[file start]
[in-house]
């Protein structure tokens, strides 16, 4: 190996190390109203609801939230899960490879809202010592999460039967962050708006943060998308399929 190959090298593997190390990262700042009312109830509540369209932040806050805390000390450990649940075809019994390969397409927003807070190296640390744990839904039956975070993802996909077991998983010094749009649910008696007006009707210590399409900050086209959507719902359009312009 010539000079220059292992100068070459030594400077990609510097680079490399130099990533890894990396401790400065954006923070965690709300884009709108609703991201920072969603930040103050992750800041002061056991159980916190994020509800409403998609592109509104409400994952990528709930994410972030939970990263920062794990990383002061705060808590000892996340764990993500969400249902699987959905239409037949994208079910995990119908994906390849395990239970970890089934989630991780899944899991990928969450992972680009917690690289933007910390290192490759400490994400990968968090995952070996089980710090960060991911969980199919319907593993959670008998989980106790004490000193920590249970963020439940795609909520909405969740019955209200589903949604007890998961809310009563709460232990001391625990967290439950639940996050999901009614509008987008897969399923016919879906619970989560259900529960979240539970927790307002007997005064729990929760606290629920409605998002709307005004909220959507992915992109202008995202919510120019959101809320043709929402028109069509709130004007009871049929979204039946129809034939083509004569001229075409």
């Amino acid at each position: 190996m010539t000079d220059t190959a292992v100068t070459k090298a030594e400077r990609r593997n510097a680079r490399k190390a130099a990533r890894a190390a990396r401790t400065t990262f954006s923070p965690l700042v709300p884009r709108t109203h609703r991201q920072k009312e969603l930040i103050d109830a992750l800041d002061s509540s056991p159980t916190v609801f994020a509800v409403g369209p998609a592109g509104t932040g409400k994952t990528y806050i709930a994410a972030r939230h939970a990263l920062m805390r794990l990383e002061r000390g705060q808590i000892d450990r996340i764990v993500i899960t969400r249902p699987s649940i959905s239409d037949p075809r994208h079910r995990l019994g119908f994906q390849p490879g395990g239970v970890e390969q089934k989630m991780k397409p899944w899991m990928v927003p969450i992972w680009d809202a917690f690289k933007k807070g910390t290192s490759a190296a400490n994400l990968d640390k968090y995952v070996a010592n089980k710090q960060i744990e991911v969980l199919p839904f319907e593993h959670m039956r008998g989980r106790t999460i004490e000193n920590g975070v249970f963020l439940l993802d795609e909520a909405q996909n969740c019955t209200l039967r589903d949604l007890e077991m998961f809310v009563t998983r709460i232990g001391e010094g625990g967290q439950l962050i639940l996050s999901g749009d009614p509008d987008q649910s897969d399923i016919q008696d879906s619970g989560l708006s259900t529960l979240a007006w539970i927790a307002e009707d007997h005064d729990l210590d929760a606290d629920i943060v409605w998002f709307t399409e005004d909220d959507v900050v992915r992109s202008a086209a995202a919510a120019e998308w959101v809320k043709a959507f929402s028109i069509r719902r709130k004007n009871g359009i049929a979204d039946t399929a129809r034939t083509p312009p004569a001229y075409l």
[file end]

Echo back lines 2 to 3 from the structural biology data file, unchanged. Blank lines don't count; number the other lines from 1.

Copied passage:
């Protein structure tokens, strides 16, 4: 190996190390109203609801939230899960490879809202010592999460039967962050708006943060998308399929 190959090298593997190390990262700042009312109830509540369209932040806050805390000390450990649940075809019994390969397409927003807070190296640390744990839904039956975070993802996909077991998983010094749009649910008696007006009707210590399409900050086209959507719902359009312009 010539000079220059292992100068070459030594400077990609510097680079490399130099990533890894990396401790400065954006923070965690709300884009709108609703991201920072969603930040103050992750800041002061056991159980916190994020509800409403998609592109509104409400994952990528709930994410972030939970990263920062794990990383002061705060808590000892996340764990993500969400249902699987959905239409037949994208079910995990119908994906390849395990239970970890089934989630991780899944899991990928969450992972680009917690690289933007910390290192490759400490994400990968968090995952070996089980710090960060991911969980199919319907593993959670008998989980106790004490000193920590249970963020439940795609909520909405969740019955209200589903949604007890998961809310009563709460232990001391625990967290439950639940996050999901009614509008987008897969399923016919879906619970989560259900529960979240539970927790307002007997005064729990929760606290629920409605998002709307005004909220959507992915992109202008995202919510120019959101809320043709929402028109069509709130004007009871049929979204039946129809034939083509004569001229075409």
């Amino acid at each position: 190996m010539t000079d220059t190959a292992v100068t070459k090298a030594e400077r990609r593997n510097a680079r490399k190390a130099a990533r890894a190390a990396r401790t400065t990262f954006s923070p965690l700042v709300p884009r709108t109203h609703r991201q920072k009312e969603l930040i103050d109830a992750l800041d002061s509540s056991p159980t916190v609801f994020a509800v409403g369209p998609a592109g509104t932040g409400k994952t990528y806050i709930a994410a972030r939230h939970a990263l920062m805390r794990l990383e002061r000390g705060q808590i000892d450990r996340i764990v993500i899960t969400r249902p699987s649940i959905s239409d037949p075809r994208h079910r995990l019994g119908f994906q390849p490879g395990g239970v970890e390969q089934k989630m991780k397409p899944w899991m990928v927003p969450i992972w680009d809202a917690f690289k933007k807070g910390t290192s490759a190296a400490n994400l990968d640390k968090y995952v070996a010592n089980k710090q960060i744990e991911v969980l199919p839904f319907e593993h959670m039956r008998g989980r106790t999460i004490e000193n920590g975070v249970f963020l439940l993802d795609e909520a909405q996909n969740c019955t209200l039967r589903d949604l007890e077991m998961f809310v009563t998983r709460i232990g001391e010094g625990g967290q439950l962050i639940l996050s999901g749009d009614p509008d987008q649910s897969d399923i016919q008696d879906s619970g989560l708006s259900t529960l979240a007006w539970i927790a307002e009707d007997h005064d729990l210590d929760a606290d629920i943060v409605w998002f709307t399409e005004d909220d959507v900050v992915r992109s202008a086209a995202a919510a120019e998308w959101v809320k043709a959507f929402s028109i069509r719902r709130k004007n009871g359009i049929a979204d039946t399929a129809r034939t083509p312009p004569a001229y075409l």